The vaquita – Spanish for “little cow” – is in serious trouble. With numbers dwindling, this small, endangered porpoise is on the verge of disappearing forever.
According to estimates released by the Committee for the Recovery of the Vaquita (CIRVA) earlier this May, only 60 vaquitas remain. Population estimates were based on intensive surveys supported by the Mexican government that took place between September and December 2015. Before this survey result, the most recent population count in 2014 revealed an estimated 97 vaquitas remained. That’s a pretty startling drop in just two years.
What exactly is a vaquita?
This small animal is unknown to many. The vaquita is the smallest porpoise, dolphin, or whale species in the entire world. They are no more than five feet long and have a small, black circular patch around their eyes. American biologists Ken Norris and William McFarladn first identified it using skulls found on a beach in 1958. Vaquitas are found solely in the Upper Gulf of California. This body of water, also referred to as the Sea of Cortez, is a 1,000-mile long strip of ocean nestled between the coast of Mexico and Baja California.
The Issue of the Dwindling Vaquita Population
So how did we go from 97 vaquitas to 60 vaquitas in just two years? One of the major culprits is fishing nets. About one in five vaquitas drown each year in fishing nets. A specific type of fishing net, known as a gillnet, is primarily responsible for the majority of the vaquita deaths. Gillnets are large, non-selective nets that are placed perpendicular to the sea floor. Vaquitas attempt to swim through the nearly invisible net and can tangle a flipper or fluke in the small holes of the net in the process. Despite the fact that vaquitas can hold their breath for a decent amount of time, the nets cause a stressful situation and panic sets in. This type of net is already responsible for depleting several species that aid in the health of the local economy, such as manta rays, totoaba, and other small fish. The President, Enrique Pena Nieto, declared a two-year ban on the use of gillnets in a desperate attempt to save the dwindling population of vaquitas.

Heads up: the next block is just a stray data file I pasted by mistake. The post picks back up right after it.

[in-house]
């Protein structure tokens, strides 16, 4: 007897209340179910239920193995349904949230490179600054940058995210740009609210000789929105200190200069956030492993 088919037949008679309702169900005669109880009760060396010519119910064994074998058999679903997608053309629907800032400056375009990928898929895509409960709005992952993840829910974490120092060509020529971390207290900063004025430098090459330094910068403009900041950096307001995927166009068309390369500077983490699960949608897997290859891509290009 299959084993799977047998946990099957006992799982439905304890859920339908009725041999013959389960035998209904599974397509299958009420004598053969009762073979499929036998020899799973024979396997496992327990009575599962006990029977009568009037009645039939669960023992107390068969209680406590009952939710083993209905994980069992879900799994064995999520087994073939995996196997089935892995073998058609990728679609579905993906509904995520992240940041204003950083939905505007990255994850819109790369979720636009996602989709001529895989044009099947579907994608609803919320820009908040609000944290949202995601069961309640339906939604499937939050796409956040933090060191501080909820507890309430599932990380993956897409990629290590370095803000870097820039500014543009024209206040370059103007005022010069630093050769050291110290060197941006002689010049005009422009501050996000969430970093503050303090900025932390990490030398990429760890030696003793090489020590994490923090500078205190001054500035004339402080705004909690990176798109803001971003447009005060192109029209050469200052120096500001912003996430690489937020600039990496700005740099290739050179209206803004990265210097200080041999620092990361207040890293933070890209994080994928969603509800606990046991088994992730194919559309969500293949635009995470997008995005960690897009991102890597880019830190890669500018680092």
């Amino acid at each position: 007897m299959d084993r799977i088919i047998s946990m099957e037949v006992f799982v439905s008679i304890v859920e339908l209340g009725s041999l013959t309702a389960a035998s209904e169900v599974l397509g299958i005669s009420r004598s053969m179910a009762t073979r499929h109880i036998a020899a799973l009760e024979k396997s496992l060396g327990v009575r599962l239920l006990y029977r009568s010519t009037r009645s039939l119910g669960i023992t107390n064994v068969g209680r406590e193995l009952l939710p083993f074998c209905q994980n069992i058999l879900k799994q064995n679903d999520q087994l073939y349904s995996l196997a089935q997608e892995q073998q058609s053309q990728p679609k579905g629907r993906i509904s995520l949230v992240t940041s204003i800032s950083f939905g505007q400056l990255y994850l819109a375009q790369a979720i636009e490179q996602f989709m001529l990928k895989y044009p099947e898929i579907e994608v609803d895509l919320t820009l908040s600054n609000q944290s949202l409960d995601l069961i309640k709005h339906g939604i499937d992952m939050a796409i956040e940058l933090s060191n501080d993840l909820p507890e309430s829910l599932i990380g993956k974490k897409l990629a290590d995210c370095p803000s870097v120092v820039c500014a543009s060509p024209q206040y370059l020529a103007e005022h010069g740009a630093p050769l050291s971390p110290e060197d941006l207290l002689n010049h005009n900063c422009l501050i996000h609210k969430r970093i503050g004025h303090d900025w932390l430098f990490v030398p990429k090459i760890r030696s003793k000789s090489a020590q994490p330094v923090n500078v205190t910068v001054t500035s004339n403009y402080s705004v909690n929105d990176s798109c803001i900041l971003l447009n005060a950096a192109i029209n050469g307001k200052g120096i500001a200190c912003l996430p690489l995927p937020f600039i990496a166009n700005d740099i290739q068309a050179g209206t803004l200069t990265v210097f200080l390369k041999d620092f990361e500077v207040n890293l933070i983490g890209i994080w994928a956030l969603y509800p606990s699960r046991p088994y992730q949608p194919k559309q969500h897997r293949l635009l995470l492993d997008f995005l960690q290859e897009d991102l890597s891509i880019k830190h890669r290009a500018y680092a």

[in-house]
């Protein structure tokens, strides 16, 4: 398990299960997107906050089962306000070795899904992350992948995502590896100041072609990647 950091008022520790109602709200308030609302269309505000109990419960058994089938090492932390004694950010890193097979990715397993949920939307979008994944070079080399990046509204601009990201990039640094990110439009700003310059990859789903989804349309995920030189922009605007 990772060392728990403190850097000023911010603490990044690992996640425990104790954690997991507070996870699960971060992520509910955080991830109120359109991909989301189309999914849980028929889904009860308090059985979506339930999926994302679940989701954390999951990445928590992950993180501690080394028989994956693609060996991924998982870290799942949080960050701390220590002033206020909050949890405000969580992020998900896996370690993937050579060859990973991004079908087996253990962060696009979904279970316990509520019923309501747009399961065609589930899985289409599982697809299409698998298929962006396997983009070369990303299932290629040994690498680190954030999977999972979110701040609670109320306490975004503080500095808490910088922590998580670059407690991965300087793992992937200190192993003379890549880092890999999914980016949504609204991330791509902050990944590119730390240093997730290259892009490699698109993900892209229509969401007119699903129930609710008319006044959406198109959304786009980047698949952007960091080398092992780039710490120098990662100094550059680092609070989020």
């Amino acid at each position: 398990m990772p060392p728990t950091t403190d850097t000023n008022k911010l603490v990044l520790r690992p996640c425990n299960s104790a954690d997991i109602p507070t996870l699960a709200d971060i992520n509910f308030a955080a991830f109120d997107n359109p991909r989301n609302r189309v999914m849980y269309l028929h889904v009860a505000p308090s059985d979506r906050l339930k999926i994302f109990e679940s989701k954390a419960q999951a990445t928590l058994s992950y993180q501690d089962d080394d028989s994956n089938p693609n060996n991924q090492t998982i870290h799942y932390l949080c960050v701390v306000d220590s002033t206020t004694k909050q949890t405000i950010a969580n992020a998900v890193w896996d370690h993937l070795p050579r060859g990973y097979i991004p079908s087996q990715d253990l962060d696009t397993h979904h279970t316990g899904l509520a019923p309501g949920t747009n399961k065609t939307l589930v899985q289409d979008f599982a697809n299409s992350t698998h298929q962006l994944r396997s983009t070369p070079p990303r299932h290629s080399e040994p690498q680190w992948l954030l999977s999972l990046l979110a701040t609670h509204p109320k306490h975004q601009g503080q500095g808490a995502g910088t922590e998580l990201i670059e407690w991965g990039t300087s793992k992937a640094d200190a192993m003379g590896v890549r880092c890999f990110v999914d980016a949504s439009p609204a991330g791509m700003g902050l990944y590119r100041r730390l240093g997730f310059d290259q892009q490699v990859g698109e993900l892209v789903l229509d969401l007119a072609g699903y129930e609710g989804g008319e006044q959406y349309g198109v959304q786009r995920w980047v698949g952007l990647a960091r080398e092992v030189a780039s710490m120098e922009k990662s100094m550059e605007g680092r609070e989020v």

The main objective in setting the gillnets is primarily to trap totoaba, amongst shrimp and other small fish. Totoaba are targeted for their swim bladder – a prized Asian ingredient in soups. Swim bladders are traded and smuggled across U.S. borders to serve China. Unfortunately, a booming totoaba industry correlates to a dwindling vaquita population – and a booming industry it is. In the last year, totoaba fishing actually dramatically increased.
The gillnet-ban is part of a $70 million plan designed to save the vaquita and includes increasing the use of vaquita-safe fishing gear, such as smaller nets and fish traps. This plan was set out to decrease the numbers of vaquitas caught in nets while allowing fisherman to still make a living.
Unfortunately, the plan the president set out to use more vaquita-safe fishing gear is not going…as planned (pun intended). Fisheries agencies that are responsible for managing the use of nets have not been holding up their end of the stick. Fishermen are not cooperating either, as they continue to fish for totoaba. They need to make a living This isn’t particularly uncommon, however. Environmental issues aren’t always on the forefront of fisheries agencies priorities.
With the pressure mounting from demand for prized totoaba swim bladders, saving the vaquita is looking like an uphill battle.
Losing the vaquita means losing much more…
It’s up to Mexico to step up and address this issue head on – and it’s their marine environment that will take the brunt of the force from the vaquita extinction. The attention that this porpoise has drawn in is indirectly benefitting other endangered Gulf species. This has made the vaquita a sort of guardian angel for the environmental health of the reef. With the loss of the vaquita goes a loss of some of the environmental support for marine life in the Gulf.
This issue could hurt more than just the ecosystem as well. Some of the small towns in the Gulf area depend almost primarily on the fishing and tourism industries to keep their economy alive. If the loss of the vaquita means a dwindling marine ecosystem, there will be more than just marine life suffering.